Condemnations of slow government action in the relief effort in response to the typhoon mounted days after the storm had passed. Media reports criticized the Aquino administration for apparent lack of preparation and coordination among government agencies in the aid operation.Up until November 12, five days after the typhoon struck, survivors continued to struggle with basic necessities such as food, water, and shelter while remote towns in Leyte and Samar were yet to be reached by aid. The Philippine government responded by saying that they have dealt with the tragedy "quite well" but the response had been slow due to the breakdown of the local governance in affected areas where officials and employees, who were usually the first to respond in these events, were victims of the typhoon themselves. Cabinet Secretary Jose Rene Almendras said that the national government had to take over despite logistical challenges and assured it is working toward providing aid the quickest way possible to the survivors. The national Government was also criticized for putting the responsibility of handling the dead to the Bureau of Fire instead to the Department of Health. Dr. Racquel Fortun, one of the forensic experts to go to the area three days after the typhoon insisted that handling of the bodies is a health matter and therefore a responsibility of DOH.
One of the biggest controversies of Typhoon Haiyan is probably the number of victims or the body count. According to the Philippine government sources, the number of those killed during the typhoon ranges from 4,000 to 6,000 individuals while some sources claim that the body count reaches up to 15,000.
During the 2016 Philippine presidential elections campaign, one of the issues against Mar Roxas was about his actions on the aftermath of the typhoon, including berating Alfred Romualdez, then mayor of Tacloban, and his deliberate smearing of the mayor's family.
In 2018, coinciding the fifth year mark of the disaster, the survivors again protested against the government's slow response on rehabilitation efforts, displaying the caricature of President Rodrigo Duterte, who has been president for two years already at the time.Supporters of President Duterte condemned the protests, blaming former President Noynoy Aquino instead with statements of "Where is the Yolanda Funds?". However, in November 2018, the National Economic and Development Authority (NEDA) confirmed that the budget is under the 2016 “Yolanda” Recovery & Reconstruction Program that “remained untapped & were not released” until the expiration of the validity of the funds last December 31, 2017, during President Duterte's second year in office.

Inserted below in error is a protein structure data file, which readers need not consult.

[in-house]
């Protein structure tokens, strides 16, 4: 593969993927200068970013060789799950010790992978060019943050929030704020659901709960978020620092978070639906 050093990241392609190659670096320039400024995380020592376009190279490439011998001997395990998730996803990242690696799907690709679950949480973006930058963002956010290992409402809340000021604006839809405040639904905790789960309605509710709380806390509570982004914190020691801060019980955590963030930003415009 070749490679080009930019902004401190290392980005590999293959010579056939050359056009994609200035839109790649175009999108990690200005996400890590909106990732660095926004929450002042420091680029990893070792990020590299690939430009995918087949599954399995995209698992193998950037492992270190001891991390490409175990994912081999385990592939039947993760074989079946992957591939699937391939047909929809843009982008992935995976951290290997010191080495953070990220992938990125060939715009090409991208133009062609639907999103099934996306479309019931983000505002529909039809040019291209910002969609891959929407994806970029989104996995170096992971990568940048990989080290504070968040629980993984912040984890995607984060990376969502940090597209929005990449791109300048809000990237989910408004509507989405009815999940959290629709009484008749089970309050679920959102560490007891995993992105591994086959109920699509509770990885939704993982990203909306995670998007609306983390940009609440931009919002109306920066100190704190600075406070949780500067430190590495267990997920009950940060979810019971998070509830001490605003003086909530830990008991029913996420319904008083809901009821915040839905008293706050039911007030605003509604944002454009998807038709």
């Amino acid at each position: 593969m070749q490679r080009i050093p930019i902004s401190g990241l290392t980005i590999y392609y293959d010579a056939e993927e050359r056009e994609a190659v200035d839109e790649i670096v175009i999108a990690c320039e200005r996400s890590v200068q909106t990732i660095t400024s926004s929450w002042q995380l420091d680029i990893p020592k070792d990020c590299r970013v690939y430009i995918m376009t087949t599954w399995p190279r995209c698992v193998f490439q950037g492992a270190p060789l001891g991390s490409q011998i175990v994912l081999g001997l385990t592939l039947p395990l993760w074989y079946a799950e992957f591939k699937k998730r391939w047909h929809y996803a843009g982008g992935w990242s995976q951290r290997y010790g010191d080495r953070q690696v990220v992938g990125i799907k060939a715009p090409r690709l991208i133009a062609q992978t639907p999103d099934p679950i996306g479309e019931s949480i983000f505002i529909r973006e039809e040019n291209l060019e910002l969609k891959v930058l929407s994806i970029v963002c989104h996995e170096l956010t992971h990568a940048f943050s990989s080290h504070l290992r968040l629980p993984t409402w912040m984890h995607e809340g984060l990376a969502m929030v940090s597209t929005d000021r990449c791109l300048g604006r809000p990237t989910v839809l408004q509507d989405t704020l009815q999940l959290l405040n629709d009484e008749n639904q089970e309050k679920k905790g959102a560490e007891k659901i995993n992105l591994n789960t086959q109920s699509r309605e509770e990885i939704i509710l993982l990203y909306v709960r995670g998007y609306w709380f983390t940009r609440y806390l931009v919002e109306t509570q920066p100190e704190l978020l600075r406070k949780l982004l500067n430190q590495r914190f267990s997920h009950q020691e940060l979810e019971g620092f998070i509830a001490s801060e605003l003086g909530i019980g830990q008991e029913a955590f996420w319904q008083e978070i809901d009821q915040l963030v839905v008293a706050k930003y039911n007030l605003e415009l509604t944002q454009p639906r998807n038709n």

The Philippines faced a humanitarian crisis days after the typhoon hit much of the Visayas with 1.9 million homeless and more than 6,000,000 displaced.In Tacloban alone, ninety percent of the structures are either destroyed or damaged while other cities, such as Ormoc, are reporting similar damage. The United Nations fear that the possibility of the spread of disease is high due to the lack of food, water, shelter, and medication. Casualties have been reported as a result of the lack of aid in affected areas and the number of dead is likely to rise.
As a result of the damage in Tacloban and much of Leyte, thousands of people who once lived in the area left and made their way into less affected areas such as Cebu and Manila.Catbalogan reported that their population more than doubled after the typhoon with the influx of refugees into the city. Around 20,000 people have fled to Manila as a result of the storm.
(in US dollars)
|Humanitarian aid and supplies||Other aid||Source|
|$70 million||Emergency and humanitarian supplies.||Royal Australian Air Force and Royal Australian Navy deployed with Australian Medical Assistance Team and supplies.|| |
|90 tons of relief supplies.|
|$677 thousand||Humanitarian aid.||Field hospital, water purification system, 5 medical doctors, 13 nurses, and 10 logistic personnel.|
|Humanitarian aid and relief supplies.||Emergency team deployed. Aircraft from the Royal Brunei Air Force deployed with supplies.|
|$40 million||Humanitarian aid;|
water purification units;
infrastructure repair teams;
|Three hundred members of the Canadian military Disaster Assistance Response Team (DART) and their equipment are sent, along with three additional Griffon helicopters. Canadian Medical Assistance Team deployed several mobile primary medical teams, to assist under-serviced rural and remote communities in northern Cebu, and western and central Leyte. GlobalMedic, a Toronto-based NGO has three teams of rescuers and medics dispatched to the disaster zone along with large quantities of water purification supplies and equipment.|| |
|$1.4 million||Deployed the naval hospital ship, Peace Ark .|
|$7.8 million||Humanitarian aid.||Provided UN with the emergency response base camp and infrastructure to facilitate the rapid humanitarian relief efforts.|